I didn’t want to make this particular film about ‘good looking’ plates of food, instead I really wanted to show the audience a glimpse inside Alvin’s imagination and understand what makes him approach new dishes in such a unique and original way. I wanted to challenge the viewer to think about food and how we interpret it just in the same way Alvin does when people visit his restaurant.
The biggest challenge was to shoot everything in camera, this is an approach that I always start the majority of my work with and a challenge that I really enjoy. I like to play with perception and by using a mixture of lenses and effects you start to recognise these micro environments within objects, like blow torching different types of meat to look like falling meteorites, to creating giant smoke rings, burning steaks to look like mountain ranges and creating mini universes in blenders.
There was a lot of pre-production meetings with good friends and long-term collaborators Thomas Petherick (set design) and David Procter (DoP), I bombarded them with lots of science related visual tricks that I wanted to recreate using our props and food. To add another level we made sure all the items featured in the film were edible, even what looks to be sand midway through is a mix of flour and pepper, in every scene there is something that could potentially be devoured.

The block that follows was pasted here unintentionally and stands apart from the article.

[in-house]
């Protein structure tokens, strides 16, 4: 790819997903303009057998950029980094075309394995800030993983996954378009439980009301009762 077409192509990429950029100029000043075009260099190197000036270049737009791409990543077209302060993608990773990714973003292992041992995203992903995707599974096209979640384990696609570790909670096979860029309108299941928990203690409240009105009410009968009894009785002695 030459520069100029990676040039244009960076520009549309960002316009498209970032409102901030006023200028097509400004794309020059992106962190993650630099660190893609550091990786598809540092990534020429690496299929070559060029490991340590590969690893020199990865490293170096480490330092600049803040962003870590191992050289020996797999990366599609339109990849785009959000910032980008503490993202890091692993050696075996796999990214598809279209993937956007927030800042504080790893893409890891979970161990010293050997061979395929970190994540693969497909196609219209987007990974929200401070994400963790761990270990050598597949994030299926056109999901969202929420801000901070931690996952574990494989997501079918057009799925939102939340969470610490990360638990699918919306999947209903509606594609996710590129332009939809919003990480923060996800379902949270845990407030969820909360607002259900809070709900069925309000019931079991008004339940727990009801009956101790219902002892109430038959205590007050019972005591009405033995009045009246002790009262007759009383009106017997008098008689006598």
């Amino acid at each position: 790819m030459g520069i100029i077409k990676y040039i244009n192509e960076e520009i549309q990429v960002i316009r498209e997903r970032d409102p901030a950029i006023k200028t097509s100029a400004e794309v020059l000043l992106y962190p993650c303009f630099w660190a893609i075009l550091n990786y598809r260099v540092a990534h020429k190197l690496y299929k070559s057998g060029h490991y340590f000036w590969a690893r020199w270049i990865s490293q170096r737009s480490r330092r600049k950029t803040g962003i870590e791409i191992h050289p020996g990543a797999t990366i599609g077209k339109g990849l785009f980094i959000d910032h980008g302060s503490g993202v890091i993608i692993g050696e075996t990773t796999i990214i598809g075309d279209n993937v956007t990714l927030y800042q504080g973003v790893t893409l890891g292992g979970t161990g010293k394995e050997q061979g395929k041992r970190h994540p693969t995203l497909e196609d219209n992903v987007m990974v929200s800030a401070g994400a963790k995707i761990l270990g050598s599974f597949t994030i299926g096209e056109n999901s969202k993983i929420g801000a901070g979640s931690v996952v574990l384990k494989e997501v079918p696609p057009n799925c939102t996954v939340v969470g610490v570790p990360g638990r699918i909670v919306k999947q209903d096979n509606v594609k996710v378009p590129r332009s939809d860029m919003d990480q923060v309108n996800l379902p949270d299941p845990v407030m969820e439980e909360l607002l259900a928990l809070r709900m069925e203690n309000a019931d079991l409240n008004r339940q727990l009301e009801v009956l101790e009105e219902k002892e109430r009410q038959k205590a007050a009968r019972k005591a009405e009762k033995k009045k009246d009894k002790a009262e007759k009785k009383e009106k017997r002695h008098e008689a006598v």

A 5am trip to the fish market gave us some really great textures and treats, not necessarily for the studio fridge as it had to contain a very large squid, octopus and various types of crab and fish all day. In the end the sea and ultimately the smell won and we resorted to hanging the various bags of octopus and fish out of the studio window for the rest of the shoot.
It started off as a day where we had a set of shots we wanted to achieve which turned into our own ridiculous experiments and as the hours passed by the more weird our ideas became, getting to the point where curiosity takes over and you really just need to see what happens when you drip liquid metal on to a pineapple at 100fps.
We set out to interpret Alvin’s (Demon Chef) approach by playing with scale and camera perspective mixing different everyday food with chemicals, explosives, blow torches, inks, speakers and blenders creating an abstract and surreal aesthetic that references the importance of creativity, innovation, science & food culture.
See Behind the Scenes and additional photography in Related Content
Demon Chef, Alvin Leung
Director: Ryan Hopkinson
Production co: WhiteLodge
Executive producer: Stephen Whelan
DoP: David Procter
Production manager: Sibylle Boettger
Editor: Sally Cooper, Cut and Run
Post Production: Finish
Colourist: Julian Biard
Sound design: Soundnode
Focus puller: Tom Turley
Camera assistant: Chris Rogers
Set diesn: Thomas Petherick
Set Assistant: Pippa Dowdell